As the case of Uruaguay is now proving out, the request to move from one Province to one contiquous to that diocese is difficult to get permission for, but one could imagen that if both Provinces determined to do so and ACC said fine, it could be done.
In this case, however, becoming a free floating diocese without becoming part of another Province, claiming that this diocese continues to be part of the Anglican Communion, and all without the approval of the Province departed and without approval of the ACC is stretching whatever Anglican polity there is to the extream. If it were allowed by ACC or any other "instrument of unity" it would open the door to the several dioceses that do right now claim such Provincial connection.
The leadership of the departed community, the PECDSC, is living in a fantasy land, where they are whatever they want to be without reference to reality.
And, no matter past accusations back and forth, the reality of the break and the abandonment of the communion of this church by Bishop Lawrence is now a matter of record - not the record provided by TEC, but the record provided by the group itself. They and their bishop have nothing to do with TEC organizationally. Friends, that is abandonment.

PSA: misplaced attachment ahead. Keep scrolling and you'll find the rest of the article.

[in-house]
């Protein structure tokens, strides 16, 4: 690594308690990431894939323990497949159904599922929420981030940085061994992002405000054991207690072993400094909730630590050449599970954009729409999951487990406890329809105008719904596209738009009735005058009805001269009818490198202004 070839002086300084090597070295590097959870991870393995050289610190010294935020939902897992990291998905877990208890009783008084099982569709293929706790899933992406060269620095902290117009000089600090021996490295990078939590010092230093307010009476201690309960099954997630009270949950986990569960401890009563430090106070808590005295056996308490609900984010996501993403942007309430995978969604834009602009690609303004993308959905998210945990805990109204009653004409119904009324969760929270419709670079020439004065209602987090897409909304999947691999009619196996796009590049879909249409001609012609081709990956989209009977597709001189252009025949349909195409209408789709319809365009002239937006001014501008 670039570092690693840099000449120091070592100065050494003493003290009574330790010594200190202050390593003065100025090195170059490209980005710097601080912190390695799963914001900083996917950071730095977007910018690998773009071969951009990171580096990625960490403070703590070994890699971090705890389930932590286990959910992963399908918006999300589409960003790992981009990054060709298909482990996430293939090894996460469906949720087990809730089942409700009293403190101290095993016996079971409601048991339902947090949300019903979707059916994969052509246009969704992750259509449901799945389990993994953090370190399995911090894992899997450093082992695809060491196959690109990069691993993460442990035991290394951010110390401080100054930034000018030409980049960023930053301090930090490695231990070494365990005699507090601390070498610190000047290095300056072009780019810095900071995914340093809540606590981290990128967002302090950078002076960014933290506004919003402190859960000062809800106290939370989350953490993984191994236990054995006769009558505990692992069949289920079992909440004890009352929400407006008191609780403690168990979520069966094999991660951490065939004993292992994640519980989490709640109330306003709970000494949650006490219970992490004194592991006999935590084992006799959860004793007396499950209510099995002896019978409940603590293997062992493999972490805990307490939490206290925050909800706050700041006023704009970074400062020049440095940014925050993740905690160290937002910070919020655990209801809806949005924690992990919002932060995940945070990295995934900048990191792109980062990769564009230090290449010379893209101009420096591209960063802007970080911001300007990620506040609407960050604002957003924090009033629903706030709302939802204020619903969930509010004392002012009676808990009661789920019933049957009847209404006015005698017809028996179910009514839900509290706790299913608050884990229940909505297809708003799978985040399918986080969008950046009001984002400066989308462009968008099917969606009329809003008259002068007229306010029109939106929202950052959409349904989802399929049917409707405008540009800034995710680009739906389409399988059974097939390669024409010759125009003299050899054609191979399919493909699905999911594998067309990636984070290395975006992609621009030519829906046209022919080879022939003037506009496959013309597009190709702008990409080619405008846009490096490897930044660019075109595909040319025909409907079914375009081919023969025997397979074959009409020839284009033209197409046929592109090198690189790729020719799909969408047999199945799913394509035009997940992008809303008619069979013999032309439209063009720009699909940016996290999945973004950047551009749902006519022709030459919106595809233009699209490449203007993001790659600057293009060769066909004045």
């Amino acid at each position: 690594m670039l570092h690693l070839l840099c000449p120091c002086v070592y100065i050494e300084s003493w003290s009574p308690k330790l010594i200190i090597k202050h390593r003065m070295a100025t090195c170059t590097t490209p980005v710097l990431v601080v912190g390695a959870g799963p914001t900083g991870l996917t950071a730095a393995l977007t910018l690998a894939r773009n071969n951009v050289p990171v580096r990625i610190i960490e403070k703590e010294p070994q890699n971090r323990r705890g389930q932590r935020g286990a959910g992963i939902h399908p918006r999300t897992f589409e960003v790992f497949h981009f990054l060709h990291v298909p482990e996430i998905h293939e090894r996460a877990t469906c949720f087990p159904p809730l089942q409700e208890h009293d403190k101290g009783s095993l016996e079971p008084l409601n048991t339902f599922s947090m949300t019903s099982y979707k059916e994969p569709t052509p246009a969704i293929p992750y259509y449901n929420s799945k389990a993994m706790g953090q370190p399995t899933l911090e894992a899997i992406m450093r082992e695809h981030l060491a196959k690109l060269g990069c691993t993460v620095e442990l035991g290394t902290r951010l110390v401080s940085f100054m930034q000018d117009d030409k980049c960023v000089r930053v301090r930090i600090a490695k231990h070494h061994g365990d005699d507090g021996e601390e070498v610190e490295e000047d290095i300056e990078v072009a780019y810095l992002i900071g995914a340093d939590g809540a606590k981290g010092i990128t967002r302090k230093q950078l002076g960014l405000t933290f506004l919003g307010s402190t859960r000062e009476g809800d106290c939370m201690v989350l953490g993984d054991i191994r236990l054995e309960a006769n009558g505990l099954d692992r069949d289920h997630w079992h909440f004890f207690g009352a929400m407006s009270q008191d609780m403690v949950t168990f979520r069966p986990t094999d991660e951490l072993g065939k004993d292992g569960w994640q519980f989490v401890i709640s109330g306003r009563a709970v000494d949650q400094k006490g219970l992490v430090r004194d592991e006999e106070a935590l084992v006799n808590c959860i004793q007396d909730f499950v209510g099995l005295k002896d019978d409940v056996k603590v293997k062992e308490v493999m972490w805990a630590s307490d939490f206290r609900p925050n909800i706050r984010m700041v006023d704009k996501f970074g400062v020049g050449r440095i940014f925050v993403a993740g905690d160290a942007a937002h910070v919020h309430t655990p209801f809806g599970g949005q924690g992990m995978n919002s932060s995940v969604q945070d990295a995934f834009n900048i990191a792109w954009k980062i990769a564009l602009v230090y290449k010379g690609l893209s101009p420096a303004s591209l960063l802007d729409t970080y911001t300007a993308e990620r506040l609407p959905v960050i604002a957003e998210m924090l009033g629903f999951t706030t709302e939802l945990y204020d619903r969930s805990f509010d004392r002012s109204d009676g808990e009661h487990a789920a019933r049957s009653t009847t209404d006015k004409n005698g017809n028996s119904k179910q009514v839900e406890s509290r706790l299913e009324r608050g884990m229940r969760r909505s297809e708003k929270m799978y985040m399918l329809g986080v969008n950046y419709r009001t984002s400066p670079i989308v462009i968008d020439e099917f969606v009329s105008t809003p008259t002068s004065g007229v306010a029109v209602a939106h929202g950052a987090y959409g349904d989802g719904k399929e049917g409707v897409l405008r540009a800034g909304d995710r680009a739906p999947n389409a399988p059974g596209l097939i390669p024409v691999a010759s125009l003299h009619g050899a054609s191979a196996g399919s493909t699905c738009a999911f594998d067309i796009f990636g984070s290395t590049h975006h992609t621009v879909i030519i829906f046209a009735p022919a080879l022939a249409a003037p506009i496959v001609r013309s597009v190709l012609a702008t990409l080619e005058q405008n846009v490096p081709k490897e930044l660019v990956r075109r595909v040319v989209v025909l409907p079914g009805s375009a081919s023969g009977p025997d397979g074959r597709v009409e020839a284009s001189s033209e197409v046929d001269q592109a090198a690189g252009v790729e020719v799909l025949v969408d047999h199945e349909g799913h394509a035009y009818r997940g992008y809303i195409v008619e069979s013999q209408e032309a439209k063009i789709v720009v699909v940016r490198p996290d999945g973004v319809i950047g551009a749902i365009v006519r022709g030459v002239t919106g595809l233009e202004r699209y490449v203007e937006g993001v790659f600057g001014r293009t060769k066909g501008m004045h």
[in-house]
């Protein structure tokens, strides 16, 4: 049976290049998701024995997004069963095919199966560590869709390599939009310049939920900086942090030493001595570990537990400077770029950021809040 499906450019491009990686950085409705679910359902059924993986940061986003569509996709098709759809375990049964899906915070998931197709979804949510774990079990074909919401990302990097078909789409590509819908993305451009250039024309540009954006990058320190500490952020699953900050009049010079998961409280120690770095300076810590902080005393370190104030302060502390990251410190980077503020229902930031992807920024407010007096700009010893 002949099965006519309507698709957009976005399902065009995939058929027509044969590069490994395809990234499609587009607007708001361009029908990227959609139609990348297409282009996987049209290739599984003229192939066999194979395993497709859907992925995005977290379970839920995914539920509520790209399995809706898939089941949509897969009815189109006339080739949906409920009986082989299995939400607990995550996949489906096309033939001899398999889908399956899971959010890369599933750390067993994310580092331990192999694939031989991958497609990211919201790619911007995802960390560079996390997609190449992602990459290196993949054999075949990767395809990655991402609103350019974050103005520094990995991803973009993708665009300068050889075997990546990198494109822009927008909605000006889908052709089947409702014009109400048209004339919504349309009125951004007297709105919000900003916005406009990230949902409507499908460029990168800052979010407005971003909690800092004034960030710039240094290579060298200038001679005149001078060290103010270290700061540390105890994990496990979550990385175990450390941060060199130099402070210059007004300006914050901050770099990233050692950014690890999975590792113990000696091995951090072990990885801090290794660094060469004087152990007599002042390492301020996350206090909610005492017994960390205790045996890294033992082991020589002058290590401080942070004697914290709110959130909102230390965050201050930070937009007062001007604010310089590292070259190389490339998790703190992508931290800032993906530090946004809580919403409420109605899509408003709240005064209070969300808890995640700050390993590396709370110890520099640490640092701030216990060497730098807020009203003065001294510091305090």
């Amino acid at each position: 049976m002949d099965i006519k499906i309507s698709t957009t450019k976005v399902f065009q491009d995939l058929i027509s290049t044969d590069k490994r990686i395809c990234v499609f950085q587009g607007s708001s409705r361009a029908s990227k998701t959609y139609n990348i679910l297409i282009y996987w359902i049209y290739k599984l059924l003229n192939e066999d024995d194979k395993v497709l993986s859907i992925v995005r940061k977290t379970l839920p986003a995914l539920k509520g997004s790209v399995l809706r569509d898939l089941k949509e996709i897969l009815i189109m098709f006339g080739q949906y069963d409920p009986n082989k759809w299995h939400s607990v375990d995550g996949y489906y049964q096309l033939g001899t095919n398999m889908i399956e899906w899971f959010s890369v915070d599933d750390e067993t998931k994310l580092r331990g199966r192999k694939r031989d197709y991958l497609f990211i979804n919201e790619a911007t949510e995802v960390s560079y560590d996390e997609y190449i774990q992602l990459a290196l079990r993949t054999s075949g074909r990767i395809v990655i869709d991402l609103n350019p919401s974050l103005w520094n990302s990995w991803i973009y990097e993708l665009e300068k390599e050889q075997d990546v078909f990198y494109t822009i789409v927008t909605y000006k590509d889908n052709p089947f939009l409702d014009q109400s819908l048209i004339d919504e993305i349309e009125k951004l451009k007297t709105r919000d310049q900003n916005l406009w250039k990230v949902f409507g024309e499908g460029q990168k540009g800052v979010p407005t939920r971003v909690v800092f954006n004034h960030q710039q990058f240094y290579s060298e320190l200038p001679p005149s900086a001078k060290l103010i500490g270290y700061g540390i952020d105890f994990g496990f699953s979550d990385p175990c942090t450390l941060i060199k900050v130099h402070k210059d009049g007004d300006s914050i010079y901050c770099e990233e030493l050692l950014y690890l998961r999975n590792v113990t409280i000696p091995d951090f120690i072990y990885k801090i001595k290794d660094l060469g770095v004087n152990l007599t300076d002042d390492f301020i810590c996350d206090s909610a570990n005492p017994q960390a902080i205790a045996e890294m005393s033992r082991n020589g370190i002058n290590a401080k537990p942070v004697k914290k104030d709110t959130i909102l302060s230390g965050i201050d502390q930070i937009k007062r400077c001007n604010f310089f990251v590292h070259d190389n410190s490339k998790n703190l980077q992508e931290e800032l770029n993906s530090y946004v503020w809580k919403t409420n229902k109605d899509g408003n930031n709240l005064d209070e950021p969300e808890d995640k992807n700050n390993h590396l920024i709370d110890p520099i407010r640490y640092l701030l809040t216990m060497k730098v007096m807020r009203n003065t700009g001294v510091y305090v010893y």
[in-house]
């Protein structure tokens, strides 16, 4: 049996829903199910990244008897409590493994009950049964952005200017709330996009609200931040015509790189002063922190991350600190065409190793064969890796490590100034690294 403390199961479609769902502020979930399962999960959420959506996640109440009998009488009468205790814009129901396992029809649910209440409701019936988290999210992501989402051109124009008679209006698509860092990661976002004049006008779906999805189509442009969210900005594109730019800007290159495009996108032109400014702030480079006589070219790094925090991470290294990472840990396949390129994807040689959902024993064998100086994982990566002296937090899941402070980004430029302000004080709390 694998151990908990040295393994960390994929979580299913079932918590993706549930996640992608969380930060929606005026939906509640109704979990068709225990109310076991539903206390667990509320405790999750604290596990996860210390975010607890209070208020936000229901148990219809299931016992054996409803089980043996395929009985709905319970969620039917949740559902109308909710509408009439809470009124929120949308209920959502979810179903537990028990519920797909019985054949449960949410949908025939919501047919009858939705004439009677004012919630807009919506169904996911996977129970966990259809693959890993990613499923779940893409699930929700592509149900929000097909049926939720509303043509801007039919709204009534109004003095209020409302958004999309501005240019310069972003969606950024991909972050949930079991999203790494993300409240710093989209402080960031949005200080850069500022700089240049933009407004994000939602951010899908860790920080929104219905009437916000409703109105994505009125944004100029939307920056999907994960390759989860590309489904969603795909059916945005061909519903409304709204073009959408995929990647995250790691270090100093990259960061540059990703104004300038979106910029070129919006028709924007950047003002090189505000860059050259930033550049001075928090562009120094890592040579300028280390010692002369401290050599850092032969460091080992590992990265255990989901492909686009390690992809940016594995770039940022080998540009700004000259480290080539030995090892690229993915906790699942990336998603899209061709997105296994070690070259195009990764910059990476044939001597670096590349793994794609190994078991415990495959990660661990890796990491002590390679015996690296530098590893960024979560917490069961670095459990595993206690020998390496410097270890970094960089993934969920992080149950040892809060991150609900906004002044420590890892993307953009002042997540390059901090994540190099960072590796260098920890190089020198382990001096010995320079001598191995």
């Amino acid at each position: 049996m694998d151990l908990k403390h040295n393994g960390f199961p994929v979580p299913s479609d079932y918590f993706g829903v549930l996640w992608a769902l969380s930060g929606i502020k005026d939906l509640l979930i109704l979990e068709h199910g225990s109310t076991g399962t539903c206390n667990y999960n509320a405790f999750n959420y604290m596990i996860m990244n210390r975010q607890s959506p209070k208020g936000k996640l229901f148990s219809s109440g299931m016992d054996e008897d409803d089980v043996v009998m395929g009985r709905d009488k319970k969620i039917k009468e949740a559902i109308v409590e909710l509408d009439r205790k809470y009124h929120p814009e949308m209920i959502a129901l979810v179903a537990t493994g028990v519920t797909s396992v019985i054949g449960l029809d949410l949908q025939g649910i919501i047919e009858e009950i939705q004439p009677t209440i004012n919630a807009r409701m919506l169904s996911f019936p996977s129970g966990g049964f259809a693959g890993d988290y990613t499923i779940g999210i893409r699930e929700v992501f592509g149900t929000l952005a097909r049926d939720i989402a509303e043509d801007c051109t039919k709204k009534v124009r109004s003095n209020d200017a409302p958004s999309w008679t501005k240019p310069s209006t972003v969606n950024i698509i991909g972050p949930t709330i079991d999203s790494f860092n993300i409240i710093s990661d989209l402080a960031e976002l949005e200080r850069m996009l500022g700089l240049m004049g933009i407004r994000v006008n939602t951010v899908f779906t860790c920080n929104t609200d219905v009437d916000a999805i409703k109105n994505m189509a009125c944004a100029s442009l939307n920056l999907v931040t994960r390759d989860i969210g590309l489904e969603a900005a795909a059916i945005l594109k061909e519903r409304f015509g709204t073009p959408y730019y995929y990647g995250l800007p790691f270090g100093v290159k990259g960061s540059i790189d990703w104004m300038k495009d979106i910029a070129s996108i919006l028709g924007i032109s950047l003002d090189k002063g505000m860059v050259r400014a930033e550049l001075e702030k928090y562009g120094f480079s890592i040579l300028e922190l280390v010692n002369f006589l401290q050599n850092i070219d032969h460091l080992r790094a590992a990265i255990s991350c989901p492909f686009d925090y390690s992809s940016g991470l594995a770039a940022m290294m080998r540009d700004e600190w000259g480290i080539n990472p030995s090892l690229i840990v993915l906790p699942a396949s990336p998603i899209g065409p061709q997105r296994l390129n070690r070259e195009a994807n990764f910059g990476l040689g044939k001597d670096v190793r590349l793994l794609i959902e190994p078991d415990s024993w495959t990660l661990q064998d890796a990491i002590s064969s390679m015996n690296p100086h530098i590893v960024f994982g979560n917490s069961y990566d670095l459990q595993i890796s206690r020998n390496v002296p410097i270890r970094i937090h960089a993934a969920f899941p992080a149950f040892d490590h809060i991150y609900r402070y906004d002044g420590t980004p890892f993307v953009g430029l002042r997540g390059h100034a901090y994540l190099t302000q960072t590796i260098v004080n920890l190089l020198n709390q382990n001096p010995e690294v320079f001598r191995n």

Which of course can be a good thing. If I abandon my pool playing, beer drinking buddies and give up their evil ways and take up a new life with a more faithful people I have no doubt abandoned the communion of rascals that were my community for something better. So, perhaps, those who form this thing called PECDSC are about a better thing. But it is not the Diocese of South Carolina, part of The Episcopal Church. And God will judge, I suppose, just what of all that was right and who was righteous.
Meanwhile perhaps the PECDSC might remember. When you leave, you don't get unilateral rights to determine that you carry forward all that was good about the old DSC, nor do you carry the right automatic right to the intellectual and real properties of the Diocese of South Carolina, or the right to determine whether or not trust responsibilities have been discharged. Whatever Lawrence proclaims, it stands in the dock for examination and trial.